Re:View – ’12 Years A Slave’
I remember seeing a screening of ‘World Trade Center’, before which Oliver Stone brought onto the stage two of the firemen who are portrayed in the film. In the light of how bad the film turned out to be, I felt – possibly uncharitably – that he was proofing the movie against criticism by playing the Good VS Evil card, disarming critics from saying anything negative.
I feel somewhat the same way about ’12 Years A Slave’. Yes, it’s an absolutely essential corrective to a story that has shamefully only been told in exploitation films (although it has been covered from more oblique perspectives in tales like ‘Mississippi Burning’ and even the golden-hued ‘The Colour Purple’). I wasn’t a fan of McQueen’s ‘Shame’, because while I admired its severity it was so cold, sterile and one-note. Nobody could accuse ‘Slave’ of sterility. It’s visually stunning, with performances that burn in the brain, mostly that of Â Soloman (Chiwetel Ejiofor), whom I have often seen on stage, and who captivates here with a silent physicality that subtly changes throughout the film, as he realises the only way to survive is by playing as dumb as his white owners prefer to think he is.
The problem for me is that I’m over-familiar with the story, which is simple to the level that it reduces Ejiofor into an entirely reactive stance. An educated black freeman is kidnapped and sold into slavery. Passed from a good owner to a bad one, beatings and horrors ensue until his release. There is nothing here that an educated child does not know, and that audience is screened out from the film Â because of the emphasis on torture. It’s analogous to ‘Passion of the Christ’, which played out as a self-flagellating horror film. Showing fifty strokes of the lash does not make the point better than showing five. It’s inhuman, we get it. We want to know more, not simply watch the protracted cruelties.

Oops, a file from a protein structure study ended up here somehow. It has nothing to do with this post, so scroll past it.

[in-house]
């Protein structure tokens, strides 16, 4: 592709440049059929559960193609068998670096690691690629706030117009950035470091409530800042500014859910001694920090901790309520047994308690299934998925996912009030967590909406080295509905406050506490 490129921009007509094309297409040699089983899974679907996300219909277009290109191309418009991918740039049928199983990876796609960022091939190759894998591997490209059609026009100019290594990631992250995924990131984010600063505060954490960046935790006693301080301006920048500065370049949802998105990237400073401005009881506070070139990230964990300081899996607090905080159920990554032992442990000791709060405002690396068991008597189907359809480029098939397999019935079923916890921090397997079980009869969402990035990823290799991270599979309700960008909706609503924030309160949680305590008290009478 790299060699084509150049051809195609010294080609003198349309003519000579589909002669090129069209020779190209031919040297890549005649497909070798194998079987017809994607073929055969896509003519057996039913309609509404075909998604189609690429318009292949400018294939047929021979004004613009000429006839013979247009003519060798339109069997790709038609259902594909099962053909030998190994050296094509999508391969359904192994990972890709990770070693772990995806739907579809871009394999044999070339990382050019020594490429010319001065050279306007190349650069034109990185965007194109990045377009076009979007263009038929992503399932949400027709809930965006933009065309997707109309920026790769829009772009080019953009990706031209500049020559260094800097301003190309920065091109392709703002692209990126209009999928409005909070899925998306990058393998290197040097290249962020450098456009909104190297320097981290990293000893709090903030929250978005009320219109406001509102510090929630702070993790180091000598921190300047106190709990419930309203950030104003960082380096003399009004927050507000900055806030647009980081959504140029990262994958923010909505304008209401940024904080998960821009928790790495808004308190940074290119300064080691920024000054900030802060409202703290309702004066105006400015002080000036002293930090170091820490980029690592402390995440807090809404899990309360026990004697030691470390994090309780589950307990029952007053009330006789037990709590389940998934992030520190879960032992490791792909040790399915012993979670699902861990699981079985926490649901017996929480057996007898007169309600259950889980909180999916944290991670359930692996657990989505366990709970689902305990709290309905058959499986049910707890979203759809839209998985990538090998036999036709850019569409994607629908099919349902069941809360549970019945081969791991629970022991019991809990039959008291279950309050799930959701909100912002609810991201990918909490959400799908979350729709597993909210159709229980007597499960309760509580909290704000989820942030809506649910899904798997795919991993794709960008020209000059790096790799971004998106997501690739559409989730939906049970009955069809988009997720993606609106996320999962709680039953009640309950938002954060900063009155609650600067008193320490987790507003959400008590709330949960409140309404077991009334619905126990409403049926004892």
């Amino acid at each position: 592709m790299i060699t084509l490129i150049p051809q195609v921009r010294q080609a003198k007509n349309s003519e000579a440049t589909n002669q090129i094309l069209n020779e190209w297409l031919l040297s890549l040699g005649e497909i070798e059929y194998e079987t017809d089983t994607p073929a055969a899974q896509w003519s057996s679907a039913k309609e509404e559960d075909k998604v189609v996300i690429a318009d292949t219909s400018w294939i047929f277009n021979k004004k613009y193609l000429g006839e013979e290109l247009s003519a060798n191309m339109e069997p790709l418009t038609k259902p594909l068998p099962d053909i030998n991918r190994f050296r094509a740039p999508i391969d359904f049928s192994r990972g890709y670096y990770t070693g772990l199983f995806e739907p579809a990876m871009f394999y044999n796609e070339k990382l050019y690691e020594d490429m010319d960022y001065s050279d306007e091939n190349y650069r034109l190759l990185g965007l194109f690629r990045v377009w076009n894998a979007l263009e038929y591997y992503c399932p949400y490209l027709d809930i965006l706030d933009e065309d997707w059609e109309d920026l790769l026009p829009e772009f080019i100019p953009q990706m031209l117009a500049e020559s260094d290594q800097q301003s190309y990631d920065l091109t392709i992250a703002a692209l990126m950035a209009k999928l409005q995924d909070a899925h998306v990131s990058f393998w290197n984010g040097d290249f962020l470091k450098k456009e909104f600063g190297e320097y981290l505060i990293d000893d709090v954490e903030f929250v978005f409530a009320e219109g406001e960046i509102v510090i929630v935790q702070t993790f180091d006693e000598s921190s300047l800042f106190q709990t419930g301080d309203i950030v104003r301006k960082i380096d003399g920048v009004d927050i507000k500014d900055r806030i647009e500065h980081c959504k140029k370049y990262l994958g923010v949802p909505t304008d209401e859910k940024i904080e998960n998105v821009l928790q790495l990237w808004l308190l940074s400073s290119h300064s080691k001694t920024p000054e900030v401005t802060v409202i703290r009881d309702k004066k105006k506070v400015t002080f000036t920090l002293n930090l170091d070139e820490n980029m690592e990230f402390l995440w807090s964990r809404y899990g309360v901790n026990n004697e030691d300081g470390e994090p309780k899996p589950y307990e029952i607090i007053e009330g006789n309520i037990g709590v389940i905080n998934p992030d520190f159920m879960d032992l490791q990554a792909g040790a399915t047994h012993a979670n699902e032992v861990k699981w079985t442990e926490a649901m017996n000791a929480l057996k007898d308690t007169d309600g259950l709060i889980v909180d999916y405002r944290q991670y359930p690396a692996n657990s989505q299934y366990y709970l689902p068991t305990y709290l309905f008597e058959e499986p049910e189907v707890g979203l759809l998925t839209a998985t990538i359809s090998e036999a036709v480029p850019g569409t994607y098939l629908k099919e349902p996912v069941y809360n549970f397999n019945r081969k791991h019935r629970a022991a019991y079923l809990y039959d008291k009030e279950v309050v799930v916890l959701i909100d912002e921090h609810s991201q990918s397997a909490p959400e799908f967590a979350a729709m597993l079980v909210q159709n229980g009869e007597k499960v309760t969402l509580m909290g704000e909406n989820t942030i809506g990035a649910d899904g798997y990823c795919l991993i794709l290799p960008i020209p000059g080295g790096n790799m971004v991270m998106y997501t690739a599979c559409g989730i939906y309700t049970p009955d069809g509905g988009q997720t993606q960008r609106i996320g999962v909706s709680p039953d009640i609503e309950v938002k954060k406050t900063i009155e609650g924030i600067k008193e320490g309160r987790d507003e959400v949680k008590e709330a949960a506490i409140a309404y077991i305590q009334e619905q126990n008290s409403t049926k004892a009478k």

What would have enlightened would have been to see less beautification of suffering and more of what was happening to others. Was Soloman the only one who learned how to survive? Â Why is he not a more rounded character? When ‘Guess Who’s Coming To Dinner’ came out, the idea of a mixed-race marriage was shocking in America, so the black spouse was played by Sidney Poitier playing a doctor, the most perfect black man in the world. Here, Ejiofor is the perfect sufferer. What’s missing is the guts and grit and surprise of history, where the small details from true books can devastate readers. To be sure there are luridly shocking moments, like the naked slave auction, but as in McQueen’s previous films the tale is a tad too linear and simplistic. Shots of faces linger beyond the attention span, but then this is a story of personal suffering, not a historical overview, and that is McQueen’s decision.
So why the qualified response? Perhaps personal tragedy and nothing else is what this terrible history needs, and I am unusual in having read a lot about London’s complicity in the slave trade as a child. But in a way, the recent production of ‘The Scottsboro Boys’ (reviewed elsewhere here) inspires us to feel outrage and indignity in a less familiar context. In the same way, ‘Captain Phillips gained more attention over the drier but more fascinating ‘A Hijacking’ because it was personal, and we live in times when the power of the self holds sway over the wider view of society.
Having said all this, I hope everyone involved wins Oscars, because there’s no film more deserving this year. I just wish it had told me more.